When we look back on what happened in Ferguson, Mo., during the summer of 2014, it will be easy to think of it as yet one more episode of black rage ignited by yet another police killing of an unarmed African American male. But that has it precisely backward. What we’ve actually seen is the latest outbreak of white rage. Sure, it is cloaked in the niceties of law and order, but it is rage nonetheless.That is essentially the same message we hear from Rev. William Barber when he talks about the fact that we are in the midst of a third reconstruction.
Protests and looting naturally capture attention. But the real rage smolders in meetings where officials redraw precincts to dilute African American voting strength or seek to slash the government payrolls that have long served as sources of black employment. It goes virtually unnoticed, however, because white rage doesn’t have to take to the streets and face rubber bullets to be heard. Instead, white rage carries an aura of respectability and has access to the courts, police, legislatures and governors, who cast its efforts as noble, though they are actually driven by the most ignoble motivations.
White rage recurs in American history. It exploded after the Civil War, erupted again to undermine the Supreme Court’s Brown v. Board of Education decision and took on its latest incarnation with Barack Obama’s ascent to the White House. For every action of African American advancement, there’s a reaction, a backlash.
The reason its important to remember this is that it keeps the focus where it should be...on racism. But it also allows us to acknowledge the strength of our cause. Change is happening and the backlash is very real. But as I've said so many times, the dying beast is lashing out in its death throes. That's why I loved how Rev. Al Sharpton ended his remarks at Michael Brown's memorial service.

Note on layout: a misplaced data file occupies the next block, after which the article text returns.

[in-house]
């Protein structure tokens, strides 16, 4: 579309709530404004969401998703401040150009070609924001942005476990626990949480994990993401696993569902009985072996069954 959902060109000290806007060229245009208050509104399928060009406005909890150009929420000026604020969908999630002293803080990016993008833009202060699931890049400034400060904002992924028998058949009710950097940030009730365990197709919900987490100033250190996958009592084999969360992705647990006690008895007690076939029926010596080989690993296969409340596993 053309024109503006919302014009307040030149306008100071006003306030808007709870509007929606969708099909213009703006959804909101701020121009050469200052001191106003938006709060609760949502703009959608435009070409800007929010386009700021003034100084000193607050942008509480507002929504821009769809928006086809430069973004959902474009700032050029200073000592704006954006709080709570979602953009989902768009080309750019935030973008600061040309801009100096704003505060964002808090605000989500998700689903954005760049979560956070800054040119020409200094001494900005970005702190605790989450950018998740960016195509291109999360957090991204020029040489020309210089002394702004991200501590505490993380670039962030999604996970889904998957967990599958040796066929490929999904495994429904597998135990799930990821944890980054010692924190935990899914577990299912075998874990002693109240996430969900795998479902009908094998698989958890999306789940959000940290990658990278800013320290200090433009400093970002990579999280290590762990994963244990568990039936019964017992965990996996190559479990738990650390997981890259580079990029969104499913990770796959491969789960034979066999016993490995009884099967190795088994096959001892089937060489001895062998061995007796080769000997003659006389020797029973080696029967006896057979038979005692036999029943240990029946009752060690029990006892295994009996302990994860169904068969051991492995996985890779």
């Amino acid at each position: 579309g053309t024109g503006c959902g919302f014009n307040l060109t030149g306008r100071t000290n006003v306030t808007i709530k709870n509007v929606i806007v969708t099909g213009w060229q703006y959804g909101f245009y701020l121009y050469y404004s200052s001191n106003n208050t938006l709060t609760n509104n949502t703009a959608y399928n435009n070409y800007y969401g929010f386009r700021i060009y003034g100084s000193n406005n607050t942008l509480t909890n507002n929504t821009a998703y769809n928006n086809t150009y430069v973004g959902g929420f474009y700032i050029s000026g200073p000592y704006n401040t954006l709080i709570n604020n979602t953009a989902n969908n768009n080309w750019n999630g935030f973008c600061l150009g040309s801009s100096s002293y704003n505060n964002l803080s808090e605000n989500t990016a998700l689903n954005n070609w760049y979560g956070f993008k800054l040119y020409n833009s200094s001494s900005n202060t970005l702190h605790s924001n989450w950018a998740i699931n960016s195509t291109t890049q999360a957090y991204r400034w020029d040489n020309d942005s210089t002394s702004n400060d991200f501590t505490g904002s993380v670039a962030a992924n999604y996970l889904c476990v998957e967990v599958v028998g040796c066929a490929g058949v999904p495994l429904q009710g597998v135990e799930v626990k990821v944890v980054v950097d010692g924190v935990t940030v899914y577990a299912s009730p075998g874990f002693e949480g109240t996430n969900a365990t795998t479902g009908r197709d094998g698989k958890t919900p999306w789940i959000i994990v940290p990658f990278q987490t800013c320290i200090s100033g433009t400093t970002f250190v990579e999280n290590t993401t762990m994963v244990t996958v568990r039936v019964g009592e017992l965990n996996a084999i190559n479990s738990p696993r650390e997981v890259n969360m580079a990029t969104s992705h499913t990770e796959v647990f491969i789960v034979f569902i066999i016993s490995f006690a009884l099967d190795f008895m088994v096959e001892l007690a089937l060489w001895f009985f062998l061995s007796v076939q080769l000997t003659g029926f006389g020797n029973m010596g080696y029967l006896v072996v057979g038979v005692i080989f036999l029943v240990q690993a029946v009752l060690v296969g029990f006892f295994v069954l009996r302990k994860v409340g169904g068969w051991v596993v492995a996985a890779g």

I don’t know how long the investigation will be. I don’t know how long the journey’s going ot be. But I know how this story gonna end. The first will be last. The last will be first. The lion and lamb gonna lay down together. And God will! God will! God will make a way for his children! I been to the end of the Book. Justice is gonna come!The backlash we're experiencing now was triggered by just that kind of hope.
We know the battle ahead will be long. But always remember that, no matter what obstacles stand in our way, nothing can stand in the way of the power of millions of voices calling for change...P.S. Perhaps that's why I can never watch this video without shedding a few tears. And perhaps its also why Rev. Joseph Lowery chose to include these words in his prayer at the inauguration of Barack Obama as this country's 44th president:
For when we have faced down impossible odds, when we've been told we're not ready or that we shouldn't try or that we can't, generations of Americans have responded with a simple creed that sums up the spirit of a people: Yes, we can. Yes, we can. Yes, we can.
It was a creed written into the founding documents that declared the destiny of a nation: Yes, we can.
It was whispered by slaves and abolitionists as they blazed a trail towards freedom through the darkest of nights: Yes, we can.
It was sung by immigrants as they struck out from distant shores and pioneers who pushed westward against an unforgiving wilderness: Yes, we can.
It was the call of workers who organized, women who reached for the ballot, a president who chose the moon as our new frontier, and a King who took us to the mountaintop and pointed the way to the promised land: Yes, we can, to justice and equality.
God of our weary years
God of our silent tears
Thou who has brought us thus far on the way
Thou who has by thy might
Led us into the light
Keep us forever in the path we pray